(Nov. 4, 2011) -- UTSA will host two screenings of "As Long As I Remember: American Veteranos," a documentary by nationally recognized San Antonio filmmaker Laura Varela. The UTSA Mexican American Studies/Community Colloquium will host a reception followed by the film screening at 5:30 p.m., Wednesday, Nov. 9 in the Buena Vista Street Building Aula Canaria (1.328) at the Downtown Campus. A question-and-answer session will follow. The event is free and open to the public. An encore screening is set for 1 p.m., Thursday, Nov. 10 in Buena Vista Street Building Room 2.304.
Throughout National Hispanic Heritage Month, Varela's documentary on Chicanos' experiences during the Vietnam War, aired on PBS stations across the country. The film examines the steep personal toll and enduring legacy of the war on three artists from South Texas: visual artist Juan Farias, author Michael Rodriguez and actor-poet Eduardo Garza. Through the personal histories and experiences of these Chicano veterans, the film explores the role of art in the sorting of memories, post-traumatic stress discorder and activism.
The film chronicles their upbringing in the Mexican American commmunity, their war experiences and their lives afterward. Their accounts illuminate the minority experience in the military at a time when Mexican Americans accounted for approximately 20 percent of U.S. casualties in Vietnam while comprising only 10 percent of the country's population.
Varela's activism and work with the National Association of Latino Independent Producers (NALIP) and support from the Humanities Texas Funding and Latino Public Broadcasting moved American Public Media to air the vital documentary. While documentary films are growing in popularity, recognition of Varela's work and the development of documentaries from a Chicana/o perspective are relatively rare.
According to Varela, her primary goal was to have the film shown on PBS so national audiences could better understand the Mexican American experience. Before the national airing, the film was presented at veterans centers and for veterans groups. She hopes the documentary will be used as an educational resource for universities and high schools in discussions about Chicanos in the military, art and PTSD.
Varela has received a great response including many personal letters such as one from a veteran who said the film "filled a hole that couldn't be healed." Additionally, letters from the children of Vietnam veterans who felt alone in their experiences expressed having a fuller historical understanding of the era.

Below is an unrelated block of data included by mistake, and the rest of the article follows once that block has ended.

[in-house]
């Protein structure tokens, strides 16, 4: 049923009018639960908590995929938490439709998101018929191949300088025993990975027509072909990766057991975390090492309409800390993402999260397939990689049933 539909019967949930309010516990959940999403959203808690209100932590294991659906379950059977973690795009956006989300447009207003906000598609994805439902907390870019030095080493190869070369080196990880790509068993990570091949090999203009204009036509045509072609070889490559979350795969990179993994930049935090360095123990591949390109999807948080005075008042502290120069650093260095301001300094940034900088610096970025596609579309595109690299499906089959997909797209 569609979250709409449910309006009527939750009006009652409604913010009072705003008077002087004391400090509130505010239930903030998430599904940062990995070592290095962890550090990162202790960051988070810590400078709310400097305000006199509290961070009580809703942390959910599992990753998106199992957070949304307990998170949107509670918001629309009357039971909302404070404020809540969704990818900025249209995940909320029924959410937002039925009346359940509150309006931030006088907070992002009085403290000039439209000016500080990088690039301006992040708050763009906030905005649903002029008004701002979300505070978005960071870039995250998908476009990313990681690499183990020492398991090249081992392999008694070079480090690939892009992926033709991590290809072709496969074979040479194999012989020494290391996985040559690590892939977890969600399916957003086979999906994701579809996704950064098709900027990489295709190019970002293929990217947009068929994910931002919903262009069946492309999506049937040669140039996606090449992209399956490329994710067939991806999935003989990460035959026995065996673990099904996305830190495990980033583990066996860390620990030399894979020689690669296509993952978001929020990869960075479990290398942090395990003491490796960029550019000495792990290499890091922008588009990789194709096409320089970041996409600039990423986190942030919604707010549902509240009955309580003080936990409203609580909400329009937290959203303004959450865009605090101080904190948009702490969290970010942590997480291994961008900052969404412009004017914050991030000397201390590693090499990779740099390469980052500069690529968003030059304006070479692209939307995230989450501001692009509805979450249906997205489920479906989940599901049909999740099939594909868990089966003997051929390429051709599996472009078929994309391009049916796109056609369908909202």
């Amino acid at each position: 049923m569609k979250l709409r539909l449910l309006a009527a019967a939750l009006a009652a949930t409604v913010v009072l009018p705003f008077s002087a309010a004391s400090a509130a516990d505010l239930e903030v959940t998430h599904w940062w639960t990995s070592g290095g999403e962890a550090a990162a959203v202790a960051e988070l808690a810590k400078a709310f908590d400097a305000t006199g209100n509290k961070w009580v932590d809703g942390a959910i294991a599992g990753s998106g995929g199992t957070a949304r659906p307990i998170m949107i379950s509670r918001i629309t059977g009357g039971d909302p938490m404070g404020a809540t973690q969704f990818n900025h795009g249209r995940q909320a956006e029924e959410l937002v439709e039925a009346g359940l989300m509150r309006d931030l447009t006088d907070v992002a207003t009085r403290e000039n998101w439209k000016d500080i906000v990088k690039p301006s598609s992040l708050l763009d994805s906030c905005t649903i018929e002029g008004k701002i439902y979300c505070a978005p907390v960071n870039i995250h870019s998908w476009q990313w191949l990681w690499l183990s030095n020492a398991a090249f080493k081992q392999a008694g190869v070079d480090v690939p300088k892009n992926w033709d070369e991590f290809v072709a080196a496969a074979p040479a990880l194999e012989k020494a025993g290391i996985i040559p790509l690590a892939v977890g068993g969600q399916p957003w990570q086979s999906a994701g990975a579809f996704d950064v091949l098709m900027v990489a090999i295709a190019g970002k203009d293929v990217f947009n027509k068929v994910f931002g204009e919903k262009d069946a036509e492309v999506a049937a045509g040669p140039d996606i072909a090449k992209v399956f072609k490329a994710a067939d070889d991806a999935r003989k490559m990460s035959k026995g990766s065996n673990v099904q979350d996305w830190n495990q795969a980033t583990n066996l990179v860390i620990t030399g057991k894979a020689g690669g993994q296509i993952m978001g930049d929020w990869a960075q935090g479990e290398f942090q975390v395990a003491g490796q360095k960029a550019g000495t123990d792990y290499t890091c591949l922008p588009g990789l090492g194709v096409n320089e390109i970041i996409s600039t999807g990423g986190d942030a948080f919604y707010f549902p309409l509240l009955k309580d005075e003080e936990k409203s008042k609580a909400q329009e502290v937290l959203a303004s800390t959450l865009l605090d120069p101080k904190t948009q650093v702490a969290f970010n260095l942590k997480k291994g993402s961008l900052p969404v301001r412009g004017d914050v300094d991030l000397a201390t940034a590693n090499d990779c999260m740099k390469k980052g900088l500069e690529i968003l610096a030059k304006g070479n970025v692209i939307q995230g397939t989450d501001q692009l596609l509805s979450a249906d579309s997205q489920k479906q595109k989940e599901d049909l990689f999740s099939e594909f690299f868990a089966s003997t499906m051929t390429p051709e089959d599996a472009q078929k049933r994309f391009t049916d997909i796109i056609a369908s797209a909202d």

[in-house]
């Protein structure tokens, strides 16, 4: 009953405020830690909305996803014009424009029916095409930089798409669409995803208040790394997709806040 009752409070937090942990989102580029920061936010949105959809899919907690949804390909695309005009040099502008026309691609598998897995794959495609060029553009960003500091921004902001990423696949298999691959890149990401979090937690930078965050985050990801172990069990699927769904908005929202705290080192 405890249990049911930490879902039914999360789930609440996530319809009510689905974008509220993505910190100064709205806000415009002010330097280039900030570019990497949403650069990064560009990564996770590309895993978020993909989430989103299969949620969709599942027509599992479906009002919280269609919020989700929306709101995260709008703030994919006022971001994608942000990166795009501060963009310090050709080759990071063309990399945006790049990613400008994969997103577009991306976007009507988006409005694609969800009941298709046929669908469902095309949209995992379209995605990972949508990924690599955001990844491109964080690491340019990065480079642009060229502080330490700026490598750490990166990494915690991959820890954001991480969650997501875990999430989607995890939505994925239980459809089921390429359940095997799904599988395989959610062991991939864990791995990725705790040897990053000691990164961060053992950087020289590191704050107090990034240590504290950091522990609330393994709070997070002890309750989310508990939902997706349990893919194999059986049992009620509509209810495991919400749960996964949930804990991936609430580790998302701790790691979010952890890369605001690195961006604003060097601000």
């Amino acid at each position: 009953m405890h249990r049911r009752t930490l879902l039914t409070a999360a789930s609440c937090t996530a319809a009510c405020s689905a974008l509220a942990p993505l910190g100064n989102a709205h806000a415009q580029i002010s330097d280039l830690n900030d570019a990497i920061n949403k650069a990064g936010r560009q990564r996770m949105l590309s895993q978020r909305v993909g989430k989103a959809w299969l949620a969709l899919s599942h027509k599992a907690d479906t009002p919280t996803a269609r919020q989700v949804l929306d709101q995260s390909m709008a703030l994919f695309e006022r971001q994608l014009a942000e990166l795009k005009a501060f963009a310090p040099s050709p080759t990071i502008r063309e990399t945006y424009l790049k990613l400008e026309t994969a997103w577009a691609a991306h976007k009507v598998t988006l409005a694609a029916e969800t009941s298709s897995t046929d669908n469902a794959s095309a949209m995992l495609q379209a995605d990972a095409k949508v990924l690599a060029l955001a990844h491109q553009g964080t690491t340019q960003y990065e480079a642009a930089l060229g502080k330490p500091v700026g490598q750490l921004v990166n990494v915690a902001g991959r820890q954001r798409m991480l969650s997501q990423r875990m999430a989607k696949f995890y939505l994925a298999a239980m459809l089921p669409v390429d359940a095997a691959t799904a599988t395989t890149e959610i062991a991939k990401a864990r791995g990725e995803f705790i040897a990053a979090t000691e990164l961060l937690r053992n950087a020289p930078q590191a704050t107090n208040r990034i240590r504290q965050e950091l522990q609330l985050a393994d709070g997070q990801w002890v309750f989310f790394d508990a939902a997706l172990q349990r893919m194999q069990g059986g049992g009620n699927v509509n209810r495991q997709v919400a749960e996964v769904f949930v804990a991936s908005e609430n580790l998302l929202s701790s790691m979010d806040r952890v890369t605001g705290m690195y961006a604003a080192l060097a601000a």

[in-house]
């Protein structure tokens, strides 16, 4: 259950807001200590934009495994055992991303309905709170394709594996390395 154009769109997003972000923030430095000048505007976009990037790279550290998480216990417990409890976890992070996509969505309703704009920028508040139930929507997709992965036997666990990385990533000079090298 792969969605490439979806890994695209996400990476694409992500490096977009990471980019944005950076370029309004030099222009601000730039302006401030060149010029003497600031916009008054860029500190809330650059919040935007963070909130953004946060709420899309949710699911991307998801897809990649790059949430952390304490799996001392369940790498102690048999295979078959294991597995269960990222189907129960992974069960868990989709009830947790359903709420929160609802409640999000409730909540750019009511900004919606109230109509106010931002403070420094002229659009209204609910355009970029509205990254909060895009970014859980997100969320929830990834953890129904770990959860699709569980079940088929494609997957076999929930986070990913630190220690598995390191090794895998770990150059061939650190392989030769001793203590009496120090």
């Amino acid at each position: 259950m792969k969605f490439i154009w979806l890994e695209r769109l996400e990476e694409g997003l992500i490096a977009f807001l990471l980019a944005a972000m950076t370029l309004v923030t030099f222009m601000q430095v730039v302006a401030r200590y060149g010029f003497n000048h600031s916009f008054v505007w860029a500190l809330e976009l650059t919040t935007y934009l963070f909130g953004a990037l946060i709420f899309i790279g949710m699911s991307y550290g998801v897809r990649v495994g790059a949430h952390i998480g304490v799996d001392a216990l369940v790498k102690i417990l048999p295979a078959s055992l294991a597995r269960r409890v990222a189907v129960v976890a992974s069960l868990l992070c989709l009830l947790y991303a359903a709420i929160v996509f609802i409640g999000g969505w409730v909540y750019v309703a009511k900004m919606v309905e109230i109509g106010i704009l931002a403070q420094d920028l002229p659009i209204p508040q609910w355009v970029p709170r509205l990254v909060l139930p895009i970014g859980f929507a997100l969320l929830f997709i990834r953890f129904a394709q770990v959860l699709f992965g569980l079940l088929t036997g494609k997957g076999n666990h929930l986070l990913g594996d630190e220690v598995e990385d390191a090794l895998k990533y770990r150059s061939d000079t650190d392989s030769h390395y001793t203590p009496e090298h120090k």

The UTSA screenings are sponsored by the UTSA Mexican American Studies, College of Education and Human Development Consortium for Social Transformation, Bicultural-Bilingual Studies, Department of History, American Studies and Office of Student Activities. The screenings support UTSA's strategic initiative to serve the public by offering programs that expand the community's awareness of Mexican American history through the visual and cultural arts.
For more information, contact Marie Miranda, UTSA director of Mexican American studies, at 210-458-2675.
Join the Center for Military Families for a panel on Politics in the Service of Military Families, featuring Cedric Leighton, David Splitter, Steve Huerta, and the Office of Congressman Henry Cuellar. The event is free and open to the public.
Buena Vista Street Building, Aula Canaria Lecture Hall (BVB 1.328), Downtown Campus
UTSA Dance classes will take the stage and share their talents and passion for dance! Come support our growing dance program! $10 admission
Buena Vista Street Building Theater (BVB 1.326), Downtown Campus
This panel presentation will look at the history of the YWCA and the impact the organization has had on women in the San Antonio community.
McKinney Humanities Building (MH 2.02.10), Main Campus
The Demography Lecture Series continues with Dr. Barbara Bird of American University. Her topic focuses on Insights Into a Hard to Find Population: Latino Entrepreneurs in Metro Washington, D.C. Event is free and open to the public. Parking is available in the pay stall spaces of the Monterrey surface lot.
Monterrey Building (MNT 3.240), Downtown Campus
This video tells the story of four Latina lesbians who fought for exoneration after being wrongfully convicted of sexually assaulting two girls during the Satanic Panic witch-hunt era of the 1980s and 1990s.
North Paseo Building (NPB 1.114), Main Campus
Tejana/Indígena author Ire'ne Lara Ailva will read from her latest work and discuss her approach to reimagining Tejan@ myths.
Main Building (MB 2.404), Main Campus
Muralist Crystal Arias will discuss her current mural "Cultivate the Past to Prestige" at La India Herbs and themes she utilizes in her other works.
McKinney Humanities Building (MH 3.02.26), Main Campus
The UTSA Department of Modern Languages and Literatures is a co-sponsor of the CARTA 19th Annual Conference. The group meets annually to exchange educational programs, ideas, and techniques and to network with other teachers of Russian. Registration required.
DoubleTree by Hilton, Downtown San Antonio
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